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Review – WWE #1 (BOOM! Studios)

Click to enlarge

Click to enlarge

Publisher: BOOM! Studios
Writers: Dennis Hopeless, Ross Thibodeaux
Artists: Serg Acuña, Rob Guillory
Release Date: 18th January, 2018


First, let’s get the joke out of the way. The writer of a comic about WWE is called Dennis Hopeless, which is a surname befitting of the WWE creative team in 2017. It’s not too cynical to say that Monday Night Raw hasn’t been very good of late, with superstars stuck in a stale cycle of inconsistent booking, no creative direction and barely ever given a chance to wrestle. There is more wrestling in the opening few panels of WWE #1 than the Cruiserweights entire duration on Raw so far. It also takes us back to a time in the company’s recent history when Seth Rollins was the biggest heel in the industry and Roman Reigns had yet to be shoved down our throats. However, unlike the contemporary real-life WWE product, Hopeless’ story is anything but hopeless.

While it is likely that this will do nothing for those outside of the WWE Universe, the story is an interesting insight into the WWE product which also adds an extra layer of fantasy. For instance, the story opens with Rollins ascending the ladder to retrieve the Money in the Bank briefcase – which was a real storyline – as he embarks on his journey to become the world champion, but it’s depicted in such a way that the characters always remain just that. Kayfabe isn’t broken as the cartoon universe we see on TV is extended to the backstage area once the cameras are off, which in the current era of reality – where no one even pretends wrestling is fake anymore – is a nice touch. This adds an extra layer to the characters we’ve come to know from TV and video games throughout the years.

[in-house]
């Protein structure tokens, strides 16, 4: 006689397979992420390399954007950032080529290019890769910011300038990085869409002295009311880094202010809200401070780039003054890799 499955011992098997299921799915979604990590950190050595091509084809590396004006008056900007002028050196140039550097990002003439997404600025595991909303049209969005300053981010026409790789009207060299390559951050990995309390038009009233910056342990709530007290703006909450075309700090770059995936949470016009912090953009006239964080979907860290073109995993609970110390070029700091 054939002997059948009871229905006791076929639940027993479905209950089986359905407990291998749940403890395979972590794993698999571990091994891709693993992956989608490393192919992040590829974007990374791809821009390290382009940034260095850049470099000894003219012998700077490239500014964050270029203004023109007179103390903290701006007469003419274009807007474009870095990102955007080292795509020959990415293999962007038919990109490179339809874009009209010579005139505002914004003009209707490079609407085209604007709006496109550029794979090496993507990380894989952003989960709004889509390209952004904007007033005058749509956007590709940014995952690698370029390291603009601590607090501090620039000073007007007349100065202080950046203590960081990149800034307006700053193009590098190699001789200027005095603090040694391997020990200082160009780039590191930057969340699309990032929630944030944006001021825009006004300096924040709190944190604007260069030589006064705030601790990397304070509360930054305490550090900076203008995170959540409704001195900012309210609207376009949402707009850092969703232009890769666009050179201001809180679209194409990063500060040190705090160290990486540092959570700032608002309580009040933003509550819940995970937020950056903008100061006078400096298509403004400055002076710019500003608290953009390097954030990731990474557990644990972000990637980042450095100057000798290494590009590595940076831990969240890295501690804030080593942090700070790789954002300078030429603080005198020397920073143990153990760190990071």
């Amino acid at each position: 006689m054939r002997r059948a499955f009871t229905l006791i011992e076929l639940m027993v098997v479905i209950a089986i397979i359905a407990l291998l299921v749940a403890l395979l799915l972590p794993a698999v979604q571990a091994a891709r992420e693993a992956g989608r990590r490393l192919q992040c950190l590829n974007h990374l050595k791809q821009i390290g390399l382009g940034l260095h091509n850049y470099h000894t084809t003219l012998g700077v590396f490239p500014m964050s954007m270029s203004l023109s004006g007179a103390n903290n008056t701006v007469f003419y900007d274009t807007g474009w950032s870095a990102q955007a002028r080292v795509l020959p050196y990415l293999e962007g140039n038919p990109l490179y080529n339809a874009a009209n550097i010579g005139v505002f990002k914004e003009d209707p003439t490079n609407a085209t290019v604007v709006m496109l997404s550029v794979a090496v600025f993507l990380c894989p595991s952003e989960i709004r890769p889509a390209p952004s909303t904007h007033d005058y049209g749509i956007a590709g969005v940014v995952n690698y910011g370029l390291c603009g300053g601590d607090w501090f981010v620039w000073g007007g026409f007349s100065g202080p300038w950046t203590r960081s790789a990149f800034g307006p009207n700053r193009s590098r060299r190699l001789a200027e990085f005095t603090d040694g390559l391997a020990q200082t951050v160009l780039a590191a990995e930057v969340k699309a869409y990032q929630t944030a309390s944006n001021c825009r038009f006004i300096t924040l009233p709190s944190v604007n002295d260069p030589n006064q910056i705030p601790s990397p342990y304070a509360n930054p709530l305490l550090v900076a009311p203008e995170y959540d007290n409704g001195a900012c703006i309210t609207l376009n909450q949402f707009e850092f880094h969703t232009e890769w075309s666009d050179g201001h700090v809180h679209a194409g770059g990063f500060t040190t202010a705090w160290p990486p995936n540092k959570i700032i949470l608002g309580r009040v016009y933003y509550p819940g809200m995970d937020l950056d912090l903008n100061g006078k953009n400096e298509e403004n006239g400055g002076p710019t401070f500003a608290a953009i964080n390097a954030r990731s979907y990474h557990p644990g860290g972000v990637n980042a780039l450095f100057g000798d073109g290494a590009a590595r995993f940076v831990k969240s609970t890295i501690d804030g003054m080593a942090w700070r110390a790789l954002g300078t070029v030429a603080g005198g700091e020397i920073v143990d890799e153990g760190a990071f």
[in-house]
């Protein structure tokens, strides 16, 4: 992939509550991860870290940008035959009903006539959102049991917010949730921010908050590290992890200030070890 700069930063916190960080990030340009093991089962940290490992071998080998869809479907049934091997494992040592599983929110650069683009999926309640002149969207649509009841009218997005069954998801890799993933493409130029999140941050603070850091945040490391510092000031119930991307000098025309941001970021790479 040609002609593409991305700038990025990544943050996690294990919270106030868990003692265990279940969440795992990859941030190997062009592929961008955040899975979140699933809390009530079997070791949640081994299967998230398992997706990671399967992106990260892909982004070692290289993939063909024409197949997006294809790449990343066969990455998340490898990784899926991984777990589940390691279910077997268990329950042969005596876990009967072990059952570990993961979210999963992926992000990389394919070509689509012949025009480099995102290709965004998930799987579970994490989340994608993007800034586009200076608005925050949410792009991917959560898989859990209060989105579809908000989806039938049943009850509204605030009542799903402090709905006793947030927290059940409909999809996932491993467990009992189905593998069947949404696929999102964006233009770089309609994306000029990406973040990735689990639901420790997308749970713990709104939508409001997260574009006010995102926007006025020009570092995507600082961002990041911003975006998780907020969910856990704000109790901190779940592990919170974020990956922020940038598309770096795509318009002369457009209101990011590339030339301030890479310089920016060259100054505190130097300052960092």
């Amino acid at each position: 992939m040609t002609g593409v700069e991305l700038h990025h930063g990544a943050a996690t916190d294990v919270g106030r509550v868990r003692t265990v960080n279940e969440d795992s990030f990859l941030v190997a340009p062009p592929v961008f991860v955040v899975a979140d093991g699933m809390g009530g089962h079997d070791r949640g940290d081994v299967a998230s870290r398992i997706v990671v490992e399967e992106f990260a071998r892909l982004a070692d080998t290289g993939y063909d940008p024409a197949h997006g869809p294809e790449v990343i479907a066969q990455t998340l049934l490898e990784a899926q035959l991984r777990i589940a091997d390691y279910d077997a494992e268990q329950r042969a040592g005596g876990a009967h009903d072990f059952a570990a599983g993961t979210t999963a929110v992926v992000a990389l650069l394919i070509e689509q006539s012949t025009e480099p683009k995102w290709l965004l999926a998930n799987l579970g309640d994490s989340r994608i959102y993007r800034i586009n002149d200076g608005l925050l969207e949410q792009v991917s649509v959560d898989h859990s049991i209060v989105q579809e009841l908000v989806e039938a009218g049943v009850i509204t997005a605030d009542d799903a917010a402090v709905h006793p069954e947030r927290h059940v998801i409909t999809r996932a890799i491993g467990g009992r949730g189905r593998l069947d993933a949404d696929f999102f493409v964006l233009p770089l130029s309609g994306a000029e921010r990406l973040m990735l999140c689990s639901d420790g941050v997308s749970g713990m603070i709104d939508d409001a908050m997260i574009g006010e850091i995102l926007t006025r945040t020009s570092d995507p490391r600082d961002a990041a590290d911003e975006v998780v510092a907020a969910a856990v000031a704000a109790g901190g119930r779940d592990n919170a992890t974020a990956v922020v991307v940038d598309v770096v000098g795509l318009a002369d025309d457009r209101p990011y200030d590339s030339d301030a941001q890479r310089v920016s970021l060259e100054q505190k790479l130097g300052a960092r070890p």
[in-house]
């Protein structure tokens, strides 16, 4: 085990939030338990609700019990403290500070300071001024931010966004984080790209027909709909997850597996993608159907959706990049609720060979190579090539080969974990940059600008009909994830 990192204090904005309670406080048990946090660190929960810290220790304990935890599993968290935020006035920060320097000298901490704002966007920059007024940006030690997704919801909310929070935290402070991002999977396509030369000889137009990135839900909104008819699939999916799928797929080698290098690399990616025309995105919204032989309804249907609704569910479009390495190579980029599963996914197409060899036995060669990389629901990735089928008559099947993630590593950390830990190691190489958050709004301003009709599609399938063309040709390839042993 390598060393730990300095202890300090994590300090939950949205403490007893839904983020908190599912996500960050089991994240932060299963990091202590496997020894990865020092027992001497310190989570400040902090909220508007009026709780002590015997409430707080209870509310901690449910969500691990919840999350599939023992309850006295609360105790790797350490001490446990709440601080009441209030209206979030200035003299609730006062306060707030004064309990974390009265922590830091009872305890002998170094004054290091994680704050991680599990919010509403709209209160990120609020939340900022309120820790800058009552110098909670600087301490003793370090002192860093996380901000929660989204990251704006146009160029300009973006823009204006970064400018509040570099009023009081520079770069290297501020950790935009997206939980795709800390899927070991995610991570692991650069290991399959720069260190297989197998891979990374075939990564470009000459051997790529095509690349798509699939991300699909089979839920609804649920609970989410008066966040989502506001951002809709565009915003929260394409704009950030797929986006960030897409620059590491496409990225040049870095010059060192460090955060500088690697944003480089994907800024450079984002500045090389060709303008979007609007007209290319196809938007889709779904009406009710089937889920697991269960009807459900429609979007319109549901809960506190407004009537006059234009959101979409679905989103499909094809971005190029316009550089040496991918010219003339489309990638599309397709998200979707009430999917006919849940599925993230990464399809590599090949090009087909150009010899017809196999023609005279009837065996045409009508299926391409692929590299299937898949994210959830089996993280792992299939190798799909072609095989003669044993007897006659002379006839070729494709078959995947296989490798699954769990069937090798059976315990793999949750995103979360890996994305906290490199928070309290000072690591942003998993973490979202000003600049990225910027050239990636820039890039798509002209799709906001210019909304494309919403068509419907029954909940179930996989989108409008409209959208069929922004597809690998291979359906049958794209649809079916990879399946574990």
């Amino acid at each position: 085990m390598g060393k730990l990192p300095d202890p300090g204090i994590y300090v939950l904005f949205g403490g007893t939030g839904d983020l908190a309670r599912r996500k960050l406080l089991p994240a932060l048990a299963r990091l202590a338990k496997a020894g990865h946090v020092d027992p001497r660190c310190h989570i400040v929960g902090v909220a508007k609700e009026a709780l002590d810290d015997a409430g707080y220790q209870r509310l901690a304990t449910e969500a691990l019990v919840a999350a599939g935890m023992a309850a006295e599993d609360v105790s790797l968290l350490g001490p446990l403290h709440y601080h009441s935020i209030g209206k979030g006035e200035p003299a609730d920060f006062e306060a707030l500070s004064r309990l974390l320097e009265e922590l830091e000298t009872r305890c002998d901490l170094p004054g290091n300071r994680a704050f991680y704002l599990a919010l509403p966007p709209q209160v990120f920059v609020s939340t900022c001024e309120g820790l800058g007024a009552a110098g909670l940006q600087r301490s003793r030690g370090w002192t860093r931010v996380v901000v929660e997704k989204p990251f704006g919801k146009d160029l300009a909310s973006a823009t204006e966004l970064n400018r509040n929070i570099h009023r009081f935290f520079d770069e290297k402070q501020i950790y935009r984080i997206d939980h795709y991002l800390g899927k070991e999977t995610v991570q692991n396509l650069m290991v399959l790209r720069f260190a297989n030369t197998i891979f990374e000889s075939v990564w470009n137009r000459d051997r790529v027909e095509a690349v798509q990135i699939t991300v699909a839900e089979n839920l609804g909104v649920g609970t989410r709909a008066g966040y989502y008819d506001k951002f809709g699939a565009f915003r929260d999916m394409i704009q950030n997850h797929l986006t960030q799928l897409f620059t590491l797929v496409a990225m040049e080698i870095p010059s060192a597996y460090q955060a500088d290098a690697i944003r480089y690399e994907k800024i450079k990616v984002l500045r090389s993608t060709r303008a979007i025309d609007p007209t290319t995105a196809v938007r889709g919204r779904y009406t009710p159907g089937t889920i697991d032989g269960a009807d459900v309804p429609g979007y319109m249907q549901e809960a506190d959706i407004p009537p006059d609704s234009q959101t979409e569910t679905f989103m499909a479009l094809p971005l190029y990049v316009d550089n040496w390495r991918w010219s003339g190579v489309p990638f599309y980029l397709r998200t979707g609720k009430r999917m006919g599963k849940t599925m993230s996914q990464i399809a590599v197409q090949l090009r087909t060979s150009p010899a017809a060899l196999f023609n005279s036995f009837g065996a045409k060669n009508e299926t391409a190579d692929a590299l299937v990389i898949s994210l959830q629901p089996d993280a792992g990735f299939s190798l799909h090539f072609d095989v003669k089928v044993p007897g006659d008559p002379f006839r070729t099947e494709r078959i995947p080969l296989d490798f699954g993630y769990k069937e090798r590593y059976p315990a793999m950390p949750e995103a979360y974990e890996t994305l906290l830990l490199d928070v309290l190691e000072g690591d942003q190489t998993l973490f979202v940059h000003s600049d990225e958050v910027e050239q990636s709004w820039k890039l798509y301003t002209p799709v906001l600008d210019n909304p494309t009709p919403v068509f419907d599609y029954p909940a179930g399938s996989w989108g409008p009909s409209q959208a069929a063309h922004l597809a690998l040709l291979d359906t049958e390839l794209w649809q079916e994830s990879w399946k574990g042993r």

Where WWE #1 falls a little flat is that it features storylines most of us who are still masochistic enough to watch WWE already know. While it is good to launch the series with the familiar and expand on it, some might find it uninteresting if they’re seeking fresh stories with their favourite superstars. That said, for what it is, WWE #1 is good storytelling with strong characterisation and serviceable artwork. I imagine it’ll go down well with the enthusiasts and possibly serve as a gateway to WWE for others, but overall, it’s just some good fan service to add to WWE’s myriad of mediums they’ve got a slice in.

In summary, WWE #1 is well worth a read if you’re a wrestling fan or even mildly intrigued by its shenanigans. And it’s much better than Monday Night Raw, so you’d be better off just reading this as opposed to watching three hours of that every week.

Rating: 3/5.


PREVIEW ARTWORK
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The writer of this piece was: Kieran Fisher
Kieran Tweets from @HairEverywhere_.


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